if there are two equally close values, the one with even last digit must be chosen

These requirements uniquely determine the value of repr(x), though they don’t uniquely determine the form: e.g., they leave open whether to express the repr of 1_0000_0000_0000_0000.0 as 10000000000000000.0 or as 1000000000000000. or as 1e+16.

Note that there are some subtleties here: it is not true that the value of shortest string defined above is always the same as the result of rounding x to a suitable number of decimal digits. For an example of a weird corner case, consider x = 1 / 2**24. This has exact value 0.000000059604644775390625. If we round x to 16 significant digits we get 5.960464477539062e-08, which does not round back to x. If we round x to 17 significant digits we get 5.9604644775390625e-08, which does round back to x. So you might think that the latter gives the shortest string representation in this case. However, the shortest string representation is 5.960464477539063e-08.

thought there might be some ‘official standard’, your explanation is fully sufficient,

let me try to express it less scientific: ‘the shortest string of decimal digits which raised to an - also zero or negative - integral power of ten would re-produce the original float in conversion to IEEE format’ - correct?

that’s ‘nearest, ties to even’ on decimal side? IMHO it’s already problematic for binaries.

thank you, very well pinpointed where I - and others - often think too simple.

that’s the problem i meant, ‘ties to even’ on decimal side improves the problem instead of the solution, not having human / decimal common ‘nearest, ties away’ as alternative was a weakness in IEEE 754 from the beginning, and they are step-by-step going back with having it since -2008 and having ‘augmented’ modes since -2019, but that’s another story.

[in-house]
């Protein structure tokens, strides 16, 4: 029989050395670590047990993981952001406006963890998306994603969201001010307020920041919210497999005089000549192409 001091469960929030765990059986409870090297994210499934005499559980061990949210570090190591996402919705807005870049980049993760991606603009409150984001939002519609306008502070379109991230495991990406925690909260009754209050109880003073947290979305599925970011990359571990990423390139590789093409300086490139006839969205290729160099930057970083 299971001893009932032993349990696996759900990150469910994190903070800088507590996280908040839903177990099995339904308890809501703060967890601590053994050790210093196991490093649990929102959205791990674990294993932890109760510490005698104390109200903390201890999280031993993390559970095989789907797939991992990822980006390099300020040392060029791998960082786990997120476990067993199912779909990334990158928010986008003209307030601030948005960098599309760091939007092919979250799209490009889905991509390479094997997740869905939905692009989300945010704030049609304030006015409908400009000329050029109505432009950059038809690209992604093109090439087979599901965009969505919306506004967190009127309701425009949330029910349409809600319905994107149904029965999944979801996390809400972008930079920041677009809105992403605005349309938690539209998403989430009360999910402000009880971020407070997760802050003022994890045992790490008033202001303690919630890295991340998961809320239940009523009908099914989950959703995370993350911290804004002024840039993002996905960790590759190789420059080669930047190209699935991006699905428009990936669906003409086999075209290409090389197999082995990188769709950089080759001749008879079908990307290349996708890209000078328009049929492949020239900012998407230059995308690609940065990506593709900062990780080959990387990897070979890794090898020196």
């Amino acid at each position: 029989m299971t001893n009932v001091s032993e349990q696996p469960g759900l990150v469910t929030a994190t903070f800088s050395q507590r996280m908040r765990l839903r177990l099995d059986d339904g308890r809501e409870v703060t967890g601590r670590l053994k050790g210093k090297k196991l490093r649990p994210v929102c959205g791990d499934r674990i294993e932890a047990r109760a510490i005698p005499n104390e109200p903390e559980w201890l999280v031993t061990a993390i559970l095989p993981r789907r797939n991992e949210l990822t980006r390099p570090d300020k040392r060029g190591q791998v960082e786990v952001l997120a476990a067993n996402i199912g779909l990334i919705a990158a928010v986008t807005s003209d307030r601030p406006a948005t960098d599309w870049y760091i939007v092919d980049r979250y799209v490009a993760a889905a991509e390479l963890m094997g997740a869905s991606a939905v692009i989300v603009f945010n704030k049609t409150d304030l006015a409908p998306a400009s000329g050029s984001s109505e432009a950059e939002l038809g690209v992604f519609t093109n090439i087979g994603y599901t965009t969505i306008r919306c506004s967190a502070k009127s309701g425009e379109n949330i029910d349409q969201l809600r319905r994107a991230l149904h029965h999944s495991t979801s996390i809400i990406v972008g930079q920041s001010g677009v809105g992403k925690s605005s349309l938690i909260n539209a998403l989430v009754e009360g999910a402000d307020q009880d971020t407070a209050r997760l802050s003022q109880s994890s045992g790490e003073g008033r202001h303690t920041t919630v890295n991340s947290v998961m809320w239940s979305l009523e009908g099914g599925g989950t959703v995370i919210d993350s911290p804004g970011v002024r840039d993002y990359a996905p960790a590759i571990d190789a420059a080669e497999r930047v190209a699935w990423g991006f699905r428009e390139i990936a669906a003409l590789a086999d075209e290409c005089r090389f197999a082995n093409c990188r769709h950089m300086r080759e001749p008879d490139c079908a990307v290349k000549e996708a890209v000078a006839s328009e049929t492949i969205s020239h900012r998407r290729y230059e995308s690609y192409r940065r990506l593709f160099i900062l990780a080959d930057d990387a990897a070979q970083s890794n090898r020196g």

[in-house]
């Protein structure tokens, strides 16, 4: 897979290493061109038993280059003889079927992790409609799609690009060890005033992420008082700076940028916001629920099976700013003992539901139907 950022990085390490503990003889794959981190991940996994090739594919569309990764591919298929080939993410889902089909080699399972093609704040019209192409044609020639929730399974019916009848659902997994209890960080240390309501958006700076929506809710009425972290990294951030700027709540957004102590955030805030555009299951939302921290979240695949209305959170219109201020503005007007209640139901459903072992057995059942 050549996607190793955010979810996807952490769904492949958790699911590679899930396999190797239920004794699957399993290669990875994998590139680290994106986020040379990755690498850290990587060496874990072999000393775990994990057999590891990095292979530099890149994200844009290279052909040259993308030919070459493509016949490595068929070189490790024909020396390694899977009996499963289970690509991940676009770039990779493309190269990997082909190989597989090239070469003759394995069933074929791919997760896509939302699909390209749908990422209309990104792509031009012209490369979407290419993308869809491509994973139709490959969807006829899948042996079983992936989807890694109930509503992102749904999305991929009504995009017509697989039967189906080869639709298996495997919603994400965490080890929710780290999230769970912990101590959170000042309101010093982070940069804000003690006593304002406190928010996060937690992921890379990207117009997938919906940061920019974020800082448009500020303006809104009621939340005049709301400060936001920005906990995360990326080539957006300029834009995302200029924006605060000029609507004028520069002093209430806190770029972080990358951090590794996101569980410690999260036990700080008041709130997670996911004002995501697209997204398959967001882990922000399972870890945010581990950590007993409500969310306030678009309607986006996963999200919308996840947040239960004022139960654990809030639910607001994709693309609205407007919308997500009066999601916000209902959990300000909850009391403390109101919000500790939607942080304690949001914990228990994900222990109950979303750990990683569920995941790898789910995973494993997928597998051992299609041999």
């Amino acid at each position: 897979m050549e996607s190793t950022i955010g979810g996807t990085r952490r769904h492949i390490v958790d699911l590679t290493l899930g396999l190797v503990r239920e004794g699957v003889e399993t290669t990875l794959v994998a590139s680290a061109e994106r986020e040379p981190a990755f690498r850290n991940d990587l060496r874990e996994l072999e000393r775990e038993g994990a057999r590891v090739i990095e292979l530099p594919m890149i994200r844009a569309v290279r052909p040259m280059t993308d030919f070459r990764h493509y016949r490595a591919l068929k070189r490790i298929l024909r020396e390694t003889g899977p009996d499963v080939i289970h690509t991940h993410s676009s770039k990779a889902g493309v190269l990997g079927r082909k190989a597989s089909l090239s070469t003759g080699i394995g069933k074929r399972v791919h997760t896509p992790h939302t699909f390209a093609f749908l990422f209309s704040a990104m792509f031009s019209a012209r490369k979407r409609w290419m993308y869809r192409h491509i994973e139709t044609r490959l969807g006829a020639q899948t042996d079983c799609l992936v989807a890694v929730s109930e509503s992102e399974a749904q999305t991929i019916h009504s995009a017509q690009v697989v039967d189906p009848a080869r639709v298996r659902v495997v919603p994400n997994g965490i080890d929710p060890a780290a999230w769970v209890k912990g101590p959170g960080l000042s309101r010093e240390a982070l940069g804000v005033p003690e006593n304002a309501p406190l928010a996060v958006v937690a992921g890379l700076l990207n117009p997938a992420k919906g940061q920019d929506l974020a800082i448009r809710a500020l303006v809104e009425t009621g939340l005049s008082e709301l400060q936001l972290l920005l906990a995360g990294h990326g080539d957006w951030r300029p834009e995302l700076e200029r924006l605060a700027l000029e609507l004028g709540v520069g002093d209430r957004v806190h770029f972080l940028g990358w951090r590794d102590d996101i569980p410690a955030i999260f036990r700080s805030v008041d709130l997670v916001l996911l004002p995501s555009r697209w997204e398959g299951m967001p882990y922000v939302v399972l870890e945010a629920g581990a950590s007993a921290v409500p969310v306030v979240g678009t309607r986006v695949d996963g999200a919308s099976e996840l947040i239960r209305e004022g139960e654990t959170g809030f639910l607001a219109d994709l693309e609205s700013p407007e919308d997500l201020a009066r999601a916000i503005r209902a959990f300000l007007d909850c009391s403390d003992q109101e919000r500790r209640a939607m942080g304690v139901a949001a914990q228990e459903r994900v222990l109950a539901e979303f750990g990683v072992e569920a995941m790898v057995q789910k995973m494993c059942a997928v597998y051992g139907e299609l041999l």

‘shortest roundtripping’ seems a good step for me to get better syncing between decimal and bin math, but ‘ties to even’ on the binary side is still a stumbling block. For this sample ‘ties away’ in dec and bin would match, not clear to me at the moment if that applies to all such cases.

Just a comment because this thread popped up again that this field has continued to advance quite quickly in recent years, and other competitive methods have appeared, some of which out-perform Ryu. To my knowledge, one of the best ones currently is dragonbox.

Reviving an old thread, but I recently stumbled on the relatively poor performance of Python float-to-string. It happened because our app was enjoying the high speed of orjson’s serialization (thanks to Ryu, by way of Rust), and then found that, on PyPy, there is nothing available to come anywhere near that performance (since PyPy uses CPython’s dtoa, and orjson doesn’t support PyPy, and would suffer the huge C extension tax anyway).

It’s an indirect observation by way of json serialization, but you can see that orjsondumps() of a large float array is 15x faster than json:

$ python -m pyperf timeit --fast \
-s 'from json import dumps; x = [3.141592653589793] * 100'
'dumps(x)'
Mean +- std dev: 78.6 us +- 1.0 us

$ python -m pyperf timeit --fast \
-s 'from orjson import dumps; x = [3.141592653589793] * 100' \
'dumps(x)'
Mean +- std dev: 4.64 us +- 0.03 us

Just to confirm that it’s really due to float-to-string, rather than some unfortunate overhead of json, here is the nearly identical result from CPython str():

$ python -m pyperf timeit --fast \
-s 'x = [3.141592653589793] * 100' \
'str(x)'
Mean +- std dev: 76.3 us +- 1.0 us

If we’re talking about a 15x speedup, and given how pervasive float-to-string operations are (serialization for networking and storage, logging, …), I wouldn’t be surprised if the typical app got a several percent boost by replacing dtoa in CPython. I know it would be a lot of work – perhaps this should be on the faster-python radar?

What times do you get with the integer 31415926535897932 or the string “314159265358979” instead? Just wondering whether the slowness comes from float or from json. Seeing all six times (three types with both libraries) might be useful.

I would be very surprised. Float-to-string operations are typically not a bottleneck for most Python applications. The only reasonable use case that comes to my mind is writing out data in CSV format.

(and, of course, CSV itself is inefficient compared to storage formats like Parquet)

Maybe float to string is affected by the need to return the shortest string that converts back to the original value after rounding, assuming IEEE doubles.